When I was a junior in college, I organized Living Chess for the University’s Winter Carnival. I was surprised the head committee liked it so. They were disappointed we didn’t continue it the following year.
That said, my friend Tim (who converted to Islam with a new name I don’t recall) and I had a bit of fun with this. As the white guy, I played the white pieces; he the black. We were about the number one and two players among the undergrads, so we avoided duty as chess figures:
The theater department was super generous and helpful. They provided thirty-two costumes. Since medieval fare was more colorful than black and white, we went with red and blue, the chief royal hues.
Tim and I played on the fourth floor lounge. My friend Dave wore a gray suit and announced moves to the large open lounge two floors below.
For kings, I recruited the tallest two guys I knew. Two of the tallest women I knew were queens. I had something of a crush on the blue queen at this time, and she looked very cute in her Renaissance dress and crown. (I still remember her measurements I collected for the seamstress.) But alas, neither queen was captured in the photographic record of the event. I told Tim, “Let’s not trade or sacrifice our queens on the board”–to give female royalty plenty of time to glam up the proceedings below.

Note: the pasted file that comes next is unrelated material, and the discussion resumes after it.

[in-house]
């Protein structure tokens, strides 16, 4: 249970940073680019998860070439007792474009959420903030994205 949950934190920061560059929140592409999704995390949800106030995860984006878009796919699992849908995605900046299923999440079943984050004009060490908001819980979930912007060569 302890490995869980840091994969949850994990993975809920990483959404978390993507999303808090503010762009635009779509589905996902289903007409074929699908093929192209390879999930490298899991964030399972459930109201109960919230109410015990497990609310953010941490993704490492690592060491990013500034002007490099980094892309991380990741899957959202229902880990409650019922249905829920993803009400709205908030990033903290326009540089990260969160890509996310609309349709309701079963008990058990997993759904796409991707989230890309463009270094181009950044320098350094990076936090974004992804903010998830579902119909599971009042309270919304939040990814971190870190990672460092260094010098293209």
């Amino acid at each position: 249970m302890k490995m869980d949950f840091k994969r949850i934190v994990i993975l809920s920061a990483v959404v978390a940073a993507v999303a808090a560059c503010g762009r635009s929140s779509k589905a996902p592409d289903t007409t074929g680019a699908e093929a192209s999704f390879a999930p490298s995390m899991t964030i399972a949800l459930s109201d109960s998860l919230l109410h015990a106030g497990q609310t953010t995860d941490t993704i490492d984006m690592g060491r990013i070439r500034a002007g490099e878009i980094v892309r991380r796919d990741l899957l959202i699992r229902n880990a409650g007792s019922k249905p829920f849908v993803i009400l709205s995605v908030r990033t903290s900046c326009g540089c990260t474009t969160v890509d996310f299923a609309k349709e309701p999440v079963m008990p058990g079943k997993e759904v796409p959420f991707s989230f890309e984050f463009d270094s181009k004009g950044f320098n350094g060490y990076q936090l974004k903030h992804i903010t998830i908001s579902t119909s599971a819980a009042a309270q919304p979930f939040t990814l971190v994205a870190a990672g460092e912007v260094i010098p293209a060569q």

Some of the pawns had some masterful sword fights. My friend Neil tore up a few squares with enthusiasm before croaking.
The “gimmick” for this year’s staff insert is a picture from our college days. I asked the young miss to find a picture from my college yearbook. She noticed this one, scanned it, and sent it to my office.
*Sigh* This was a long time ago. I haven’t been clean-shaven since about three months after this game. Some good friends I didn’t appreciate as much when I was young, arrogant, and feeling entitled about life. I don’t play much chess at all these days. One of our grad students is bugging me to play a tournament. I haven’t played a rated event in almost thirty years. I said I would play a team event, not an individual. Or I’d play for Iowa State or for the city in a league–if such a thing were ever to exist.